Wanderlust Au Naturel

Elina Wanderlust Cover


We’re all familiar with the stereotype of a young girl who goes travelling alone, oftentimes in Asia, and reports back home with Instagram photos of majestic mountaintops and awe-inspiring waterfalls. The captions include inspirational quotes and ooze strong, universal love for everything and everyone. The phenomenon of exceptional desire to explore is known by the term wanderlust, and this trend of discovering faraway lands and curious cultures has been strikingly visible in the western world for years. Sure, the urge to unearth what is new is a natural part of being human – the fact that in recent decades we have grown to know this trend of travelling is not telling us anything fresh about us people per se. We have wanted to see and conquer since ancient times, I daresay – but moving on from all the clichés, in this article, I am going to explore wanderlust itself.

Photo by Elina Virva

Photo by Elina Virva

The biggest and most straightforward reason as to why travelling has become more and more popular during the age of airplanes, and beyond, is simply economic growth. The development from such small salaries that they only cover every-day necessities to plumper wallets and affordable plane tickets may have had its ups and downs along the way of hundreds of years. However, spending on amusement has been self-evident for decades now, mostly in the western  countries, to be exact.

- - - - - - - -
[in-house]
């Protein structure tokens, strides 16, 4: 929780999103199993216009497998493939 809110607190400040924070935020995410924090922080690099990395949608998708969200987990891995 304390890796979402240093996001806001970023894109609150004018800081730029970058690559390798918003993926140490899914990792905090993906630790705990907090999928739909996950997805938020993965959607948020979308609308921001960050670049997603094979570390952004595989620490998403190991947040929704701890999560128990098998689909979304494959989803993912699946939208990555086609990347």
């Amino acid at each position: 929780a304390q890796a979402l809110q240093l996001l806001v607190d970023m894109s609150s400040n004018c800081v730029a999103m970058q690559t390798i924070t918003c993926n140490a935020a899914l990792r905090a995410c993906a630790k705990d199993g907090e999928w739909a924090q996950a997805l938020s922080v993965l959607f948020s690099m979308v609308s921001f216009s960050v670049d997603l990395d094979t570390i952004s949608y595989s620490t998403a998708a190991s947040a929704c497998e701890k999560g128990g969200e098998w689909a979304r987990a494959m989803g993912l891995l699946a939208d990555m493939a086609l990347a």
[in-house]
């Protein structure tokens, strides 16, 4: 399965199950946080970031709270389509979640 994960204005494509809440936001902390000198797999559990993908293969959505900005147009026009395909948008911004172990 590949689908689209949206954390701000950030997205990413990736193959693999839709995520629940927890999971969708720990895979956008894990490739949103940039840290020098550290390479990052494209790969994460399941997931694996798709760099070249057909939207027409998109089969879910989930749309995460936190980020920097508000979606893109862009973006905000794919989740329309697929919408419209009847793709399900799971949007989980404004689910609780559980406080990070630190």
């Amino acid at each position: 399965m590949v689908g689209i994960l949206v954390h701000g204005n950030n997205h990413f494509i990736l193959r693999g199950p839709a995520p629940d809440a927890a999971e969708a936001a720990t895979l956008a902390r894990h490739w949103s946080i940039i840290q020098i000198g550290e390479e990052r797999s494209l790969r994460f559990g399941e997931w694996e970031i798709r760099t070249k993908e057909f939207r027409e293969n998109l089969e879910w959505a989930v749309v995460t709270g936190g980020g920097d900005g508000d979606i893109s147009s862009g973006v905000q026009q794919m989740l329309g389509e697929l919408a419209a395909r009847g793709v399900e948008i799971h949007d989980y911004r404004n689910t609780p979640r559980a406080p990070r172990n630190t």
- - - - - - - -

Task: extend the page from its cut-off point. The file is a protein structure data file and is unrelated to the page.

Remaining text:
Thus, we can easily argue that travelling has become mundane years ago, partly because of monetary reasons. Contrarily, backpacking in foreign forests and admiring our earth from thousands of metres above is not every-day life for each young high school graduate, who form the majority of wanderlust campaigners. Take me, for example. I grew up in a small town, or to tell the truth, some country roads’ worth outside of a very small town. My quotidian view was a tall pine forest, a couple of birds flying about the backyard, and a silent lake. It took a car ride to even step out of the land owned by my family and relatives. I lived there for some 15 years, and the same year I graduated from the local high school, I was off to southern Europe, alone. Having spent a year volunteering and travelling around France and a little bit of Italy, having met and said goodbye to people from all around the world, having sensed something very different from the pine of the past, I now claim to understand wanderlust.

Photo by Elina Virva

Photo by Elina Virva

Discovering doesn’t always have to be cheesy and Instagram-captioned, it can also be silent and slow. Leaving family and Finland was hardly an easy step to take for the 19-year-old small town girl that I was, and during the first six months I didn’t encounter many #nofilter worth moments. It was mostly feeling helpless, homesick, lonely and tired from the constant combat with French and the French. I had a hard time learning how to do la bise and master the lengthy politeness poetry that was needed to act natural amongst the natives. It shocked a Northern newbie how every shop closed their doors at 7 pm, well before what would still be wonted working time in Scandinavia, the empire of efficiency. I struggled with being forced to take two hours for la sieste at lunch and then working late, while my inner self of the thousand lakes was crying for a faster pace.